2 Days at the Oregon Coast
A visit by a friend or family can always lead to an adventure. Where we normally would spend time our time working around the house or sitting at home, when an out of towner comes around we feel obligated to show them the best of where we live.Lucky for us we have an enormous amount to show in Oregon. No matter what type of landscape suits you best, Oregon has some version of it. The desert plains and arid mountain ranges in Eastern Oregon, the high amount of volcanoes dotting the Cascade Mountain range, and the intense clash between ocean and land at the Oregon Coast are only a few of those landscapes.
Paul Keith had an opportunity to work in Seattle for a week, so he left Plymouth, Massachusetts along the eastern coastline and headed to the Northwest. When the work was over he took some time to come down and relax in Portland. Being an avid ocean lover, we felt it was only right to show him what the coastline looks like on the other side of the country. These photos were taken on two different journeys we took out to the North side of Oregon Coast. All of it is within 2 hours from downtown Portland.
The town of Neskowin is small, but has a lot of value. The beach is long, but in one area lies Proposal Rock and signs of an ancient old growth forest swallowed by sand and waves.Â The beach at Neskowin is divided by a river that empties into the ocean and a large rock that stands high at the waters edge with a thick forest growing on top. Sherry and her dad Paul enjoy the view as the sun slowly creeps behind the rock, creating a great opportunity for a silhouette.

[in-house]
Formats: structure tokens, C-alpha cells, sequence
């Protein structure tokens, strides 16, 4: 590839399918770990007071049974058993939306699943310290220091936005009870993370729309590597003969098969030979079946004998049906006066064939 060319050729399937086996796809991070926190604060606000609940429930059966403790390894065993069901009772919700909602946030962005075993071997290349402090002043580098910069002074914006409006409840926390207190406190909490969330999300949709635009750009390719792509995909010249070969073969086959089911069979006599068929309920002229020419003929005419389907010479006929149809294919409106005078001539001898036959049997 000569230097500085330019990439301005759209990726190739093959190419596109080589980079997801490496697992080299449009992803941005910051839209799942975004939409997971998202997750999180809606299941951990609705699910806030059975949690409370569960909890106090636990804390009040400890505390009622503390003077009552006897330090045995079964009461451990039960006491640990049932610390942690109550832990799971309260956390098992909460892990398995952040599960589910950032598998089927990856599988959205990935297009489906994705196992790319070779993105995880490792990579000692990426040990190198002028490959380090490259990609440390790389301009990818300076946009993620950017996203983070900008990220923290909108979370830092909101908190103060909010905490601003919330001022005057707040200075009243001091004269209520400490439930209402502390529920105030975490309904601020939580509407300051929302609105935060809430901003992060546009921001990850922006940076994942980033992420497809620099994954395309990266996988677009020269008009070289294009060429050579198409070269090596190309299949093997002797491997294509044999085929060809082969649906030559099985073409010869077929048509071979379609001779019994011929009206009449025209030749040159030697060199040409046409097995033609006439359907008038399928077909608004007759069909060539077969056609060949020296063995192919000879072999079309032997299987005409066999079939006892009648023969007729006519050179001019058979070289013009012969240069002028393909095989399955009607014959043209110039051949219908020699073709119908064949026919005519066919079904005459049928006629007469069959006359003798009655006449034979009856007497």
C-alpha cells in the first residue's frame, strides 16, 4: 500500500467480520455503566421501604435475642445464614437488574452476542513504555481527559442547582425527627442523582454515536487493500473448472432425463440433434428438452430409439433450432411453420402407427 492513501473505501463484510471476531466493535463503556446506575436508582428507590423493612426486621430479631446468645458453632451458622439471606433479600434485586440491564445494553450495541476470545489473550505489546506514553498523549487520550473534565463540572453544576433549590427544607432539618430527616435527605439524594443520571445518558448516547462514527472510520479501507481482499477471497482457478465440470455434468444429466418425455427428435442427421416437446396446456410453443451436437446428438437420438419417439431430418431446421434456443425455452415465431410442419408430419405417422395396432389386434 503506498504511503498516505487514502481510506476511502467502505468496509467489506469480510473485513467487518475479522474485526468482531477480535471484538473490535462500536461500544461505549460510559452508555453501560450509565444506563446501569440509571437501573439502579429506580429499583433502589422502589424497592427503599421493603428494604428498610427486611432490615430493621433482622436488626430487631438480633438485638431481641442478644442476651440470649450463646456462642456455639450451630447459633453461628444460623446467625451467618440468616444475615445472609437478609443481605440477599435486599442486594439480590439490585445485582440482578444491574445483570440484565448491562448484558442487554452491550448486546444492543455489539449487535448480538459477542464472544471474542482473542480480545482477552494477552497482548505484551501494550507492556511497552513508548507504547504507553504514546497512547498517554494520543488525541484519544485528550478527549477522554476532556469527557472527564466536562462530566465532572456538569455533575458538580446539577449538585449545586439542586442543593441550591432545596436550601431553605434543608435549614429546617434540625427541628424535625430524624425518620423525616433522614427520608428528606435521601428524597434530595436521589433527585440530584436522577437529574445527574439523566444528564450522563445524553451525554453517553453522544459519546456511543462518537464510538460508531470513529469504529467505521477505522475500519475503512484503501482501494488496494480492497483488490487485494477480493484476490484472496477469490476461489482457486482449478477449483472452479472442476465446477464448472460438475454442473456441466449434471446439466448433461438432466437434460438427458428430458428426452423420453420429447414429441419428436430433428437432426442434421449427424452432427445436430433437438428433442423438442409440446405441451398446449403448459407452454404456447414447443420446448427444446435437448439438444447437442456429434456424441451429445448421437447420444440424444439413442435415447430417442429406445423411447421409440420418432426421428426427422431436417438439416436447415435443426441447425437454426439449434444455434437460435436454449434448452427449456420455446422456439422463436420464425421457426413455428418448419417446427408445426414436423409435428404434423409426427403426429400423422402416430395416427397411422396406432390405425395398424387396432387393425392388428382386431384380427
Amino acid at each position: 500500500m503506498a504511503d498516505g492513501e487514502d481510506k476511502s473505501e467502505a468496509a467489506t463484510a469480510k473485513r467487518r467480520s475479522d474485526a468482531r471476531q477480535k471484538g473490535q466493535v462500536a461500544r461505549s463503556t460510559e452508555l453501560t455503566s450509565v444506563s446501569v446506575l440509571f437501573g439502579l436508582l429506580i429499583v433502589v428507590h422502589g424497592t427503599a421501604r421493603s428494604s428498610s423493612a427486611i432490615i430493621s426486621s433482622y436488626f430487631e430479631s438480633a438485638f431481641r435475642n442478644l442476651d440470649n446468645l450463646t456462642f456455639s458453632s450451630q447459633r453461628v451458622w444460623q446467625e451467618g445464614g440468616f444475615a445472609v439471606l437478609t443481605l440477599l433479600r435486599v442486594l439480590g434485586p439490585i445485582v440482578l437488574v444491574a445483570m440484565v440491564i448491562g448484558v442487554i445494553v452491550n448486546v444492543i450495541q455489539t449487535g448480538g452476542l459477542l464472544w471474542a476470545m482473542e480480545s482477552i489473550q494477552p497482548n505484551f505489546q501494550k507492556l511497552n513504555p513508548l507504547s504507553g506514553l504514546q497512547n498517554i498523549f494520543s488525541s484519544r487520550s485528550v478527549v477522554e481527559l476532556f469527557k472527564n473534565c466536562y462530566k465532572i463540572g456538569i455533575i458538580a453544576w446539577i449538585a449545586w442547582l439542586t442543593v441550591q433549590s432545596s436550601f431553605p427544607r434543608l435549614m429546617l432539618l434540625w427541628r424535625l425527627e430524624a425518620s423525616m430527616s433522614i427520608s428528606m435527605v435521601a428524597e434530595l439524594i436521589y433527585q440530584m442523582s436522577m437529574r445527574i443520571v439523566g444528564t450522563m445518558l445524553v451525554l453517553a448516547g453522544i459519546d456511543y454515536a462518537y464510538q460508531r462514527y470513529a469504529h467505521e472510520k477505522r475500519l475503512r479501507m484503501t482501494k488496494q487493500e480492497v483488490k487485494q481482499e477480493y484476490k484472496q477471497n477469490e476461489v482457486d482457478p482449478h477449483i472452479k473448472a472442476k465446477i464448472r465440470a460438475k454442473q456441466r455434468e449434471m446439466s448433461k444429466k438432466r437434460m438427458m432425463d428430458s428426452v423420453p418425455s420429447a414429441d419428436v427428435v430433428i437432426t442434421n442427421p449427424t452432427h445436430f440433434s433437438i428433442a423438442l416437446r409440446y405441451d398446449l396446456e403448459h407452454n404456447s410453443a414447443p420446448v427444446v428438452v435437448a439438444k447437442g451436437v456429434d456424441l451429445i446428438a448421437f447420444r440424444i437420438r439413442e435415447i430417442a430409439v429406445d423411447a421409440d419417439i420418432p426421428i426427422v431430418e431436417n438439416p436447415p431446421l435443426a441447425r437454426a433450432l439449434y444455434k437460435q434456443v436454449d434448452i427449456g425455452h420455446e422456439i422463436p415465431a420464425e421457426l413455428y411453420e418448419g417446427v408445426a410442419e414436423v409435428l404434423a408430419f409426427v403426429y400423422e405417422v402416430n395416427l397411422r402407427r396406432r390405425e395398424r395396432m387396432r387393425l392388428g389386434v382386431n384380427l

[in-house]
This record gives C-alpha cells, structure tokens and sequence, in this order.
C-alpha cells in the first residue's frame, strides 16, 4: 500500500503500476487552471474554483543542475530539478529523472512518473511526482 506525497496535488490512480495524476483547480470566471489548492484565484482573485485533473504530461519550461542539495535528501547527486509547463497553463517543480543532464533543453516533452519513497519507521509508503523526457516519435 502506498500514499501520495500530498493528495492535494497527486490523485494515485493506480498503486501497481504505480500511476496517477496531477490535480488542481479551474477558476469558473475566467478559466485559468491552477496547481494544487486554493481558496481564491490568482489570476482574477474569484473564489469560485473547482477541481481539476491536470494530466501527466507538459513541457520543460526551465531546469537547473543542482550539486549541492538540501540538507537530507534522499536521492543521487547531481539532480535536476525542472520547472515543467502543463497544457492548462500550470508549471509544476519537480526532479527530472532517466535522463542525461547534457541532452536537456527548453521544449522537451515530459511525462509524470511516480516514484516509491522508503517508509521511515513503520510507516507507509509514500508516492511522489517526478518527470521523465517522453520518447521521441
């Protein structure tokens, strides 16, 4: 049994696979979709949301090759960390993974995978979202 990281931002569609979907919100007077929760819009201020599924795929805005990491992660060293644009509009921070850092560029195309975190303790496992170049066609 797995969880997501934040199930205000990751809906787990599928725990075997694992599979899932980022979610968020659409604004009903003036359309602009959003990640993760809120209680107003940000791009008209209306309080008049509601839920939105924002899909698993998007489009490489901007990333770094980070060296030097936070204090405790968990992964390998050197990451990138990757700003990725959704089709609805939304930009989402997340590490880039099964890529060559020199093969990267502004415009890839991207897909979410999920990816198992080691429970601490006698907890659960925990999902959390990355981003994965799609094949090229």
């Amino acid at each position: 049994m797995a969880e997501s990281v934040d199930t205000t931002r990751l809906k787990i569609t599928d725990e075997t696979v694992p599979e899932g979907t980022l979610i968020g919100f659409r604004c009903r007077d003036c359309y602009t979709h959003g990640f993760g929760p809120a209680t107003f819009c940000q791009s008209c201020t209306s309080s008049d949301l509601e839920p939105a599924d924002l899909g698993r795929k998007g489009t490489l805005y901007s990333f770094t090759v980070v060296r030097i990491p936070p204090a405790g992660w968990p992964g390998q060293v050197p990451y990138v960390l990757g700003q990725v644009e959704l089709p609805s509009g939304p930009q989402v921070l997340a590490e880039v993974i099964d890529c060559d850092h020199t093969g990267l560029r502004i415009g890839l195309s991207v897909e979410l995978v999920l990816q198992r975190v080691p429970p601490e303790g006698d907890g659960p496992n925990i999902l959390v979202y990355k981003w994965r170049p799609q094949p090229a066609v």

In between Astoria and Seaside, on the north side of the Oregon Coast, lies an old Fort which was dedicated a state park. The coastline stretches far from the mouth of the Columbia down to the edge of Seaside. One spot that we always find interesting is an old shipwreck; an old steel ship sailing from Mexico that met its demise in 1906 off the Oregon coast. Over the years the skeleton of the ship has faded, but the bow remains pretty well intact considering.
A quick stop just south of Cannon Beach at Hug Point shows a small beach closed in by rock cliffs. Depending on the tides you can hike around the cliffs to find yourself enclosed in a scene from a pirate movie. Caves that have been hollowed out by incoming waves, living tide pools, and a waterfall that crashes down on the beach from the snow melt in the mountains above.